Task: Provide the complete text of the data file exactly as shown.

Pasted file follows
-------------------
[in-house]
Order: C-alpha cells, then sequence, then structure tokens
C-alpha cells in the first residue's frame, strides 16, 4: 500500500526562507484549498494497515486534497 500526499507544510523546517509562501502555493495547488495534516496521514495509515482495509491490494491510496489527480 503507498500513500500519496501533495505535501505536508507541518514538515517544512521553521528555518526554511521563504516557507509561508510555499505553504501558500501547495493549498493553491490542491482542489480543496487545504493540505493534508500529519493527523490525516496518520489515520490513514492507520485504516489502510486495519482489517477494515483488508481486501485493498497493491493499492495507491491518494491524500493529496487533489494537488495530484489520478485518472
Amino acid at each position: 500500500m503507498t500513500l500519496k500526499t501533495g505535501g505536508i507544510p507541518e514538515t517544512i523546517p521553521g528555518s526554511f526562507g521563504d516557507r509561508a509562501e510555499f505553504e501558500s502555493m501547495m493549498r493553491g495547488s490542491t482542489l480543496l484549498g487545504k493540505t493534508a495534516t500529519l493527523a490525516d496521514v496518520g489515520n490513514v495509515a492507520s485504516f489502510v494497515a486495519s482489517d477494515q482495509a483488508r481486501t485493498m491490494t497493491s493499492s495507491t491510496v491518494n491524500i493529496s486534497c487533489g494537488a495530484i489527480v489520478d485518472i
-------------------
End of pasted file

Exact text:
[in-house]
Order: C-alpha cells, then sequence, then structure tokens
C-alpha cells in the first residue's frame, strides 16, 4: 500500500526562507484549498494497515486534497 500526499507544510523546517509562501502555493495547488495534516496521514495509515482495509491490494491510496489527480 503507498500513500500519496501533495505535501505536508507541518514538515517544512521553521528555518526554511521563504516557507509561508510555499505553504501558500501547495493549498493553491490542491482542489480543496487545504493540505493534508500529519493527523490525516496518520489515520490513514492507520485504516489502510486495519482489517477494515483488508481486501485493498497493491493499492495507491491518494491524500493529496487533489494537488495530484489520478485518472
Amino acid at each position: 500500500m503507498t500513500l500519496k500526499t501533495g505535501g505536508i507544510p507541518e514538515t517544512i523546517p521553521g528555518s526554511f526562507g521563504d516557507r509561508a509562501e510555499f505553504e501558500s502555493m501547495m493549498r493553491g495547488s490542491t482542489l480543496l484549498g487545504k493540505t493534508a495534516t500529519l493527523a490525516d496521514v496518520g489515520n490513514v495509515a492507520s485504516f489502510v494497515a486495519s482489517d477494515q482495509a483488508r481486501t485493498m491490494t497493491s493499492s495507491t491510496v491518494n491524500i493529496s486534497c487533489g494537488a495530484i489527480v489520478d485518472i